Automattic, the company which owns the blogging platform WordPress, has submitted its comments to the United States Copyright Office as part of an ongoing public consultation concerning the DMCA. The company is generally in favor of the current DMCA regime, and states that the safe harbor provisions are “foundational to the Internet as we know it.” However the company does take issue with the abuse of DMCA takedown notifications, and calls for some changes to deal with false DMCA claims.
Automattic argues that a major problem with the current DMCA notification system is “the mass and indiscriminate submission of notices by computer programs, apparently without human intervention or review.” The company admits that for certain sites, automatic tools to detect copyright infringement might be acceptable, but “personal blogs are not the proper targets for enforcement robots.” The company also notes that, “robots simply cannot tell fair use from foul in any but the most obvious circumstances.”
Automattic also argues that the counter-notification system is a poor deterrent against false notifications. The company notes that the financial stakes are often so low that it’s not worth trying to fight back against false DMCA claims in court. The company states, “As the Office has recognized in studying the issue copyright small claims, most infringements of copyright cause relatively small economic harm, to which full scale federal court litigation is not an economically rational response. The same is true of most fair uses and other lawful uses of copyrighted material to which copyright holders may object, especially on noncommercial blogs: regardless of the strength of the party’s legal position, the use is not of a sufficient dollar value to make litigation rational.”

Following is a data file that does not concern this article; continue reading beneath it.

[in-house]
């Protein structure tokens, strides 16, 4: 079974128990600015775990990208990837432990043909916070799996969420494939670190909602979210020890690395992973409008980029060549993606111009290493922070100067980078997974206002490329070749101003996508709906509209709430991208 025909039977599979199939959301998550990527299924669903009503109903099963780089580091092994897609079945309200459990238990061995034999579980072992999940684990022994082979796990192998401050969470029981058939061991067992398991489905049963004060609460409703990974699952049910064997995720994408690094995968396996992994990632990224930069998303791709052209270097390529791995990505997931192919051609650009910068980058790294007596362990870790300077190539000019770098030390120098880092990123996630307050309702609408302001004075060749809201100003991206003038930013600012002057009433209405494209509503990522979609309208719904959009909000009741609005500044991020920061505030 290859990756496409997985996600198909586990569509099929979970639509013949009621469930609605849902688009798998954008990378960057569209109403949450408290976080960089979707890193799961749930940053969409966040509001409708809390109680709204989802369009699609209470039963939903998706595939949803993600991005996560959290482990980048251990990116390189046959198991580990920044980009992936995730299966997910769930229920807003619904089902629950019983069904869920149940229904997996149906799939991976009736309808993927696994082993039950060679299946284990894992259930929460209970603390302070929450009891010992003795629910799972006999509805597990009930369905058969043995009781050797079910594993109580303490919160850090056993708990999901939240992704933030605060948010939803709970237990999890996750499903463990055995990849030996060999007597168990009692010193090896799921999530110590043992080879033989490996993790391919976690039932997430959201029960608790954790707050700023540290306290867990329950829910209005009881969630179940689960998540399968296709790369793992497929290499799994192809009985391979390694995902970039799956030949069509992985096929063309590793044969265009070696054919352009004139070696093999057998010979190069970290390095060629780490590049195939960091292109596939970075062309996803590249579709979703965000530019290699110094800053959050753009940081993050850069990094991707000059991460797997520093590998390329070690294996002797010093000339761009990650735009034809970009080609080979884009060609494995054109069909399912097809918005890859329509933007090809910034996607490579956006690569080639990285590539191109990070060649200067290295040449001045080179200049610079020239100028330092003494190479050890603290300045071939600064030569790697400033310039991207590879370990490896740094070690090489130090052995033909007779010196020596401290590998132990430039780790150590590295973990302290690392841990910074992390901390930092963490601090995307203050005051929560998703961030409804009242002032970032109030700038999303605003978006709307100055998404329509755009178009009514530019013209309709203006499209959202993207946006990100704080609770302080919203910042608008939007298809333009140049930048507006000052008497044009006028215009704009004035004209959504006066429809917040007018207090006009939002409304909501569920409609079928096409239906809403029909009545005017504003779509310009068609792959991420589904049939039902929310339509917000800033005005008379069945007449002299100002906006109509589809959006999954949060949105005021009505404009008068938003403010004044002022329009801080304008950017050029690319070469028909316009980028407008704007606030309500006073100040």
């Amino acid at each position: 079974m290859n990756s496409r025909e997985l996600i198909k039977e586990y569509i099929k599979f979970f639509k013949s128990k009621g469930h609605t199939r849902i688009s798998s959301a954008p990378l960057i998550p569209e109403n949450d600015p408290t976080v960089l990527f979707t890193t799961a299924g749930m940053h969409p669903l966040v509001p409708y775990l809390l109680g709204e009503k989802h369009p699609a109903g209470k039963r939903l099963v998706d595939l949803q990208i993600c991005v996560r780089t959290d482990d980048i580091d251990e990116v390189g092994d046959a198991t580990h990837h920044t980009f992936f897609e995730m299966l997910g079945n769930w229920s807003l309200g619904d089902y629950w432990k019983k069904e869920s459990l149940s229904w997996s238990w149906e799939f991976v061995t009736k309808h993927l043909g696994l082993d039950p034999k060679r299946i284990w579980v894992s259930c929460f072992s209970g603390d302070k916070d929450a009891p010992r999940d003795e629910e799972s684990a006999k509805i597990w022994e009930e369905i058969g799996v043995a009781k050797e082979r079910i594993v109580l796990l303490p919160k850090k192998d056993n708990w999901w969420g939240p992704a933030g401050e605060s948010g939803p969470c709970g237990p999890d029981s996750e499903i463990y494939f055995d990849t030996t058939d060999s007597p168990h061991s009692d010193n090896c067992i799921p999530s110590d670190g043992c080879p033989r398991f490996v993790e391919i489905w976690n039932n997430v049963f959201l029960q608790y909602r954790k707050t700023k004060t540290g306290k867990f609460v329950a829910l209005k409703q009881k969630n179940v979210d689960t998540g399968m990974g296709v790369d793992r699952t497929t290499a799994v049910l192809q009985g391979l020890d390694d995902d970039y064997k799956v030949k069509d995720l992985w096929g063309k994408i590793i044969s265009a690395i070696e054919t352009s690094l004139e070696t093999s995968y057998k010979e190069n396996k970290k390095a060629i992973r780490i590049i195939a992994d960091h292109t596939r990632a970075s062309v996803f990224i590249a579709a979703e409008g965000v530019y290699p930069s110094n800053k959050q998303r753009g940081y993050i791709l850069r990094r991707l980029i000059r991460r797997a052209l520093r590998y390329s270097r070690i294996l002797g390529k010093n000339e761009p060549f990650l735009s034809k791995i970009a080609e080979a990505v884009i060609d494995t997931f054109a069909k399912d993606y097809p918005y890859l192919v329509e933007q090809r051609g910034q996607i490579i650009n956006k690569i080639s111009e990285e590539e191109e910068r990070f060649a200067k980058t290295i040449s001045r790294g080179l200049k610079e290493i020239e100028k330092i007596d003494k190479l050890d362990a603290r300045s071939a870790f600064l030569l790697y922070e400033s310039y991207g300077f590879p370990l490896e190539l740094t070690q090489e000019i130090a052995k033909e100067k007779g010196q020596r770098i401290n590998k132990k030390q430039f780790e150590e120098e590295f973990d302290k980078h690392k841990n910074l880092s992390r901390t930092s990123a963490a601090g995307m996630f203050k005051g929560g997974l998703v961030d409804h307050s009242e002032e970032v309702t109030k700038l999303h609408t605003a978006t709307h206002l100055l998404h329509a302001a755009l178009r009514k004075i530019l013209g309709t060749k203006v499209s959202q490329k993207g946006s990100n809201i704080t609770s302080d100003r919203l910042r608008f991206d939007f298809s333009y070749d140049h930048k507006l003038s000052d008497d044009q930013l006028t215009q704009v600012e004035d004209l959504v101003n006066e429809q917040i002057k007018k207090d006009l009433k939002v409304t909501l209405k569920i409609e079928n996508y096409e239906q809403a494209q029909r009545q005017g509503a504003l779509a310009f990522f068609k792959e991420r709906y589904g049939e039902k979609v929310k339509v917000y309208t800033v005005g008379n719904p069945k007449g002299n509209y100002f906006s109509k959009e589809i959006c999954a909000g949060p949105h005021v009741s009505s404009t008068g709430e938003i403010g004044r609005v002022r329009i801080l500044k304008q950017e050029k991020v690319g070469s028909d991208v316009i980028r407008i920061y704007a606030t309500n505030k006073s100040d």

Automattic does offer some suggestions on how to deal with false DMCA claims. The first is to amend the law to add statutory damages to deter abusive DMCA claims. Another suggestion is that companies should have to post a bond before any action is taken on their copyright claims. The third suggestion is that service providers should be allowed to keep their safe harbor status if they reject DMCA notifications that they believe in good faith to be false, even if the content is later found to be infringing by a court.
The final section contains statistics. Automattic states that in 2014 and 2015, the company received 16,794 notifications of infringement. Based on those notifications, the company removed content about 61% of the time. In 29% of the cases, the notifications were rejected because they did not have all the elements required by the DMCA. In 10% of the cases, the notifications had all the required elements but were aimed at content that the company believed to be fair uses, uncopyrightable material, or had misrepresentation about ownership of the copyright. In those cases the notifications were rejected as well. The company received 113 counter notifications in cases where content was removed.
Automattic’s full comments to the Copyright Office can be found here.
What do you think of Automattic’s suggestions to deal with abusive DMCA notificaitons? Leave your comments below.